• white/green/blue/black disks floating on top
  • dry/dusty/fuzzy substance on surface

Not limited to the signs above, Kombucha may grow mold if the brew is not in an ideal acidic and warm environment. Warm environment also means a faster brew – win win!

When in doubt throw it out! Don’t be discouraged if your starter goes south. Learning the hows and whys from those mistakes will help you get closer to your end goal!

 

 

Tips & DIY Ideas 

  • Use organic ingredients and non-metal equipment when possible 

    Some of the SCOBY gang chilling in the 5-star SCOBY Hotel!
  • Homemade kombucha will lose it’s potency if you store it in the fridge. Try adding some ice cubes for a cool booch!
  • Set up a SCOBY “Hotel” (NEW POST) for happy SCOBYs
  • Flavour your booch with other juices, teas, or herbs during the 2nd fermentation
  • Want more carbonation? Add more sugar during the 2nd fermentation process

 

Now getting the the basics down on paper, there is quite a bit to drink in.  Don’t be intimidated! Trust. You will be enjoying a fresh batch of homemade booch in no time!

Note: If you are a child, are pregnant, have a compromised immune system, or have kidney disease, it may be advisable to talk with your doctor before beginning to drink kombucha.

 

Print Recipe
Kombucha
Try your hand at making an effervescent fermented tea beverage!
Prep Time 15 minutes
Cook Time 5 minutes
Passive Time 7+ days
Servings
cups
Ingredients
Tools
Ingredients
Prep Time 15 minutes
Cook Time 5 minutes
Passive Time 7+ days
Servings
cups
Ingredients
Tools
Ingredients
Instructions
  1. Bring the 16 cups of water to a boil for 20 minutes.
  2. Add tea/tea bags and sugar. Mix to combine well and let cool.
  3. When the tea mixture is at room temperature*, transfer into the 1 gallon wide-mouth glass jar.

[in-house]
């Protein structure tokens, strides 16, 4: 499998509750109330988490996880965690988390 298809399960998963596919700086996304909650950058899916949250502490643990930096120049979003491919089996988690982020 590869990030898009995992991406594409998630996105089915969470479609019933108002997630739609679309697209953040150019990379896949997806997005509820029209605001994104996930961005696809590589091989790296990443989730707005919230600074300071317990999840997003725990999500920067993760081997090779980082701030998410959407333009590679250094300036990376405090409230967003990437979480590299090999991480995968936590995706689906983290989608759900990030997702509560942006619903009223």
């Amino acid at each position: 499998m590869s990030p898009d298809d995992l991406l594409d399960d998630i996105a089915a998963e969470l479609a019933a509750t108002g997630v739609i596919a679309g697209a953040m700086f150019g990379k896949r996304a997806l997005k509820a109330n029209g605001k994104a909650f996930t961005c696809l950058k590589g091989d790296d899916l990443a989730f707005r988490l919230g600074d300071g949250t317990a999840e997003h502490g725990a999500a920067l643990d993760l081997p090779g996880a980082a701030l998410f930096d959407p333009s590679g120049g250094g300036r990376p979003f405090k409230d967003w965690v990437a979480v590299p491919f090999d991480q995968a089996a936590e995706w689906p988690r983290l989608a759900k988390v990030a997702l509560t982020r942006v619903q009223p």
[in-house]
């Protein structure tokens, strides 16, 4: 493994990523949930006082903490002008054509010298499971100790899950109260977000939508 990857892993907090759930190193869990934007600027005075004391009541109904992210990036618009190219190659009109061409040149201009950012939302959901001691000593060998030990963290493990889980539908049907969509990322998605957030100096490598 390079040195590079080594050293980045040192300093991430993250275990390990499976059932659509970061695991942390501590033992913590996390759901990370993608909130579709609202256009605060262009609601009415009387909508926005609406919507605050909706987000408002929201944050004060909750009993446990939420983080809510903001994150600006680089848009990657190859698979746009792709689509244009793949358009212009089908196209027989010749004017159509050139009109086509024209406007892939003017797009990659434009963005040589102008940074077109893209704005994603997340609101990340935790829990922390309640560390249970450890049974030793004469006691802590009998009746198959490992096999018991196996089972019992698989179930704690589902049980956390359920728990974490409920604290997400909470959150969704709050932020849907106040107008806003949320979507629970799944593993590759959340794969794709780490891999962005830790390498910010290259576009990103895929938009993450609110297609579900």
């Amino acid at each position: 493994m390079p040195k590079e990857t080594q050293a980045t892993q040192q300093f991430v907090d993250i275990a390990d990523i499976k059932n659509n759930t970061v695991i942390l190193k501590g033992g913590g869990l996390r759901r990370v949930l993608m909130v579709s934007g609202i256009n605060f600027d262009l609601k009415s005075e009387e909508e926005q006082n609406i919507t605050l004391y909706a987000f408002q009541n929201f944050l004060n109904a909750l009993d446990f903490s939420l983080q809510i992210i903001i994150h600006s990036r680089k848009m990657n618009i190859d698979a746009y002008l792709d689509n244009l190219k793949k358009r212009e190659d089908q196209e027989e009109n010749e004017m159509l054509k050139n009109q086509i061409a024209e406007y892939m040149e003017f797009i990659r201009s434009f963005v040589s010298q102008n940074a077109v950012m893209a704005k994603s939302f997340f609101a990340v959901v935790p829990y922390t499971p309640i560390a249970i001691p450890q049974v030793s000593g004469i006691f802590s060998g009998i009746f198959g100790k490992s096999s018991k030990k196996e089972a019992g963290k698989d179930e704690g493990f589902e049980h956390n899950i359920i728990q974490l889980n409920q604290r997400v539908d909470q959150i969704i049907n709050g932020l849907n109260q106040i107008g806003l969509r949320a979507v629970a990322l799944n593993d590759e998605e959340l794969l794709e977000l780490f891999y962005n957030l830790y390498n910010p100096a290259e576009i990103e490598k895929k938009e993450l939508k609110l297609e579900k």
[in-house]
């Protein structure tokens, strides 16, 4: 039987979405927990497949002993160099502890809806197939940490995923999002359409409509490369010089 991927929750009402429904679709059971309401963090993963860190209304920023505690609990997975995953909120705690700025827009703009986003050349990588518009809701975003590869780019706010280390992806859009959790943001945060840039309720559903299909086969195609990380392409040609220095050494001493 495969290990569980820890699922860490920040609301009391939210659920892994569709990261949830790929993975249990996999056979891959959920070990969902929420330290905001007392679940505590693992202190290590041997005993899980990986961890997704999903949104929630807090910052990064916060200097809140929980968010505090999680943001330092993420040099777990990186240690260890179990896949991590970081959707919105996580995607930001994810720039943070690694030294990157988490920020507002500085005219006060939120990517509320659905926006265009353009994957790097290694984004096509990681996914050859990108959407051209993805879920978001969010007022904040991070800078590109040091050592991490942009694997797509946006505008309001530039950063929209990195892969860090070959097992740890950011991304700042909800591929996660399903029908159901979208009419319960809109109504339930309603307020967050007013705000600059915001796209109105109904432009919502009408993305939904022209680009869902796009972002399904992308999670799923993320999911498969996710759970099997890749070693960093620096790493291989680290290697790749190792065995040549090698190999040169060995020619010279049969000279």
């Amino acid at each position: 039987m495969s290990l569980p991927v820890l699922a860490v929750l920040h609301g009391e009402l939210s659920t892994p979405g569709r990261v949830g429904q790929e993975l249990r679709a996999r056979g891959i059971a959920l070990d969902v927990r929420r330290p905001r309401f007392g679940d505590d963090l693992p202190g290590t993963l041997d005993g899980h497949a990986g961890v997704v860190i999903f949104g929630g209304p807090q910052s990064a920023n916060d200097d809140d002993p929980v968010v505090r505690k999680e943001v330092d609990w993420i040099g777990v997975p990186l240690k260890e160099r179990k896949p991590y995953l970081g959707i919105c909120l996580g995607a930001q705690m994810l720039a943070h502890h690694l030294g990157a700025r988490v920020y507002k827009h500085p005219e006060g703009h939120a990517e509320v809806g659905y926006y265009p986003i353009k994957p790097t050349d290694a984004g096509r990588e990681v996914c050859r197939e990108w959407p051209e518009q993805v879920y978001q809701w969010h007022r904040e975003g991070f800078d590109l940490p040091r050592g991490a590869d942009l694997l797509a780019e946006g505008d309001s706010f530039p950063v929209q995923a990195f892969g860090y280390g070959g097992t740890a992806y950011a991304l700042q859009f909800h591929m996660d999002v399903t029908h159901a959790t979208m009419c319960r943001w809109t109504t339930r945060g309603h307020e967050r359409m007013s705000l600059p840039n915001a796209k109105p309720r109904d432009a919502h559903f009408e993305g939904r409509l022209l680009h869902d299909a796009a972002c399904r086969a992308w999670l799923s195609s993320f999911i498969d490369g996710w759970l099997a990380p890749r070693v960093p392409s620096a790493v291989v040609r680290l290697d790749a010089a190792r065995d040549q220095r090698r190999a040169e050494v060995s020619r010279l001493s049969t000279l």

4. Add SCOBY and the starter tea. Stir and combine.
  5. Cover and secure the jar with cheesecloth to avoid contaminants from falling in. Keek out of direct sunlight in room temperature. Check back around 6-7 days.
  6. The tea will go from sweet to tart as it ferments. Eventually will turn into vinegar. Tasting the tea with clean utensil is the best way to find your sweet spot!
  7. Save the scoby and 1-2 cups of the fermented tea for the next batch.
  8. OPTIONAL: bottling the kombucha in flip cap glass bottles for more carbonation. This step is called "2nd fermentation". At this time, you are free to experiment with added flavours such as juices, fruits or herbs. "Burp" the bottles every 1-2 days depending on your room temp - gas will build up and accidents could happen! Keep in fridge for long term storage.**
Recipe Notes

Make sure you start with a clean work area and tools.

*Adding the SCOBY into hot tea will harm or kill it! Do make sure the tea is cool enough first.

Throughout the process I like to keep the sweet tea covered as much as possible to avoid contaminants.

Metal can damage the kombucha SCOBY, use glass or wood when possible.

** The beverage you've made is alive! Lactic acid bacteria declines dramatically after just 2 days of refrigeration. If you want all the health benefits, its best to enjoy your booch fresh!